The island of Pemba known as ‘Al Jazeera Al Khadra’ (the green island, in Arabic) is an island forming part of the Zanzibar archipelago, lying off the east coast of Africa in the Indian Ocean. It is situated about 50 kilometres to the north of the island of Zanzibar. In the 1960s Zanzibar was united with the former colony of Tanganyika to form Tanzania. It lies 50 kilometres east of mainland Tanzania. Together with Mafia Island (south of Zanzibar), they form the Spice Islands (not to be confused with Maluku Islands of Indonesia). In 1988, the estimated population was 265,000, with an area of 980 km².
Most of the island, which is hillier and more fertile than Zanzibar, is dominated by small scale farming. There is large scale farming of cash crops such as cloves — there are over 3 million clove trees.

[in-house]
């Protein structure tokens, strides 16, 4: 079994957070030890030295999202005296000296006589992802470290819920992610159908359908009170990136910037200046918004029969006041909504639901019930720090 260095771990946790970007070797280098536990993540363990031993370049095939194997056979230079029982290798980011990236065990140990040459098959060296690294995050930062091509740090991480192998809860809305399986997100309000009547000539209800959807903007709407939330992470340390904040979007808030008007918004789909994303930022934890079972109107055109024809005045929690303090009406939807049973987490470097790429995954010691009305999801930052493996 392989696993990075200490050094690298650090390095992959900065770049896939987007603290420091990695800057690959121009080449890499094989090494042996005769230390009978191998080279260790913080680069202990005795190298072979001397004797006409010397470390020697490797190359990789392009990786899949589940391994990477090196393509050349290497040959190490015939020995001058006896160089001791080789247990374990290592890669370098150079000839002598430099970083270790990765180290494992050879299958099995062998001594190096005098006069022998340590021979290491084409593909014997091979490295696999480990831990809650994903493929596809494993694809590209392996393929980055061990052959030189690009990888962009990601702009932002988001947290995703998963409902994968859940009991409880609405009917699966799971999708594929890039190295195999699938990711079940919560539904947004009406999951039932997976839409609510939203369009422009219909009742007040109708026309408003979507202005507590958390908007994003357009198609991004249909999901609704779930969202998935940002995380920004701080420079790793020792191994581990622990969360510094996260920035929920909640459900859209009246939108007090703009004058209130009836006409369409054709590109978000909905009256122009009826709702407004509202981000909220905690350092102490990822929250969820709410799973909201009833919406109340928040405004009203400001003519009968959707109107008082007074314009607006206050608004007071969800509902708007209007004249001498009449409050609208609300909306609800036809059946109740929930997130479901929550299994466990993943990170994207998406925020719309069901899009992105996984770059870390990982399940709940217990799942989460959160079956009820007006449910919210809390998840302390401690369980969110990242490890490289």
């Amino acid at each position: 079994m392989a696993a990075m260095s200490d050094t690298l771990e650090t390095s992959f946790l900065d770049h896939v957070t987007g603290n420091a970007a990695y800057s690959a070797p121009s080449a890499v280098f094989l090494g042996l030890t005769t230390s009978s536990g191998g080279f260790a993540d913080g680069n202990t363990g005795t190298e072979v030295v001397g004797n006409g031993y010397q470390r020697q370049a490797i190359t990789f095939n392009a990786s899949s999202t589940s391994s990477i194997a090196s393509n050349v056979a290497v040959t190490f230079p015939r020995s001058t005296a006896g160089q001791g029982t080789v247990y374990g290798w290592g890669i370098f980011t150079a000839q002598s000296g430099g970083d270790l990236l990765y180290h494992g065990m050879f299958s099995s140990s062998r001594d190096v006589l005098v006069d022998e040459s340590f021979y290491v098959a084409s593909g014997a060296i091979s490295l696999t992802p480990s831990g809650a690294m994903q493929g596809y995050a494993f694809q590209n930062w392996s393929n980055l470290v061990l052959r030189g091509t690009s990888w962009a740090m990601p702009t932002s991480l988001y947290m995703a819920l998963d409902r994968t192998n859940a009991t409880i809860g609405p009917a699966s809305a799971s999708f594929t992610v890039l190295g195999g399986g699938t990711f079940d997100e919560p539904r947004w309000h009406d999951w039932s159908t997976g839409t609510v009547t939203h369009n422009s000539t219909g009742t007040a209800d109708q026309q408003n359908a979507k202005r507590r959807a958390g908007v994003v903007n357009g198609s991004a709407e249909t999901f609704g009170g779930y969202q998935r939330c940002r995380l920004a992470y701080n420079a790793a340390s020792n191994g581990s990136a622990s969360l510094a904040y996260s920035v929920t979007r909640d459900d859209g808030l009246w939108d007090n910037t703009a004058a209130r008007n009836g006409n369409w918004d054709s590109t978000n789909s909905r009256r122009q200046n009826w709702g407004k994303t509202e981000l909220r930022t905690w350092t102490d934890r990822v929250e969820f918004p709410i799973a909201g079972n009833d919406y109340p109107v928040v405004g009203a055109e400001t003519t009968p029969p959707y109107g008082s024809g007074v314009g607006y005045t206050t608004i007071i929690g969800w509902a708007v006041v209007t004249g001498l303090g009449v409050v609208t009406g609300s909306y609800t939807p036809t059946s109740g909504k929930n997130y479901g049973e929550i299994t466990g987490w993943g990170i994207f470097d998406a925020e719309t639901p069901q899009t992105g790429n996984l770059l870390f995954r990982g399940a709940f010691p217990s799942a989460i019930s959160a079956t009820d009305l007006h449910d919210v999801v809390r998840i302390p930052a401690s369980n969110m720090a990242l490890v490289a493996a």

Pemba is also becoming well-known for its dive sites, with vertiginous drop-offs, untouched coral and very abundant marine life. The central town Chake-Chake is located on a hill with a view to the west on the bay and the tiny Misali island where the tides determine when a dhow can enter the harbour.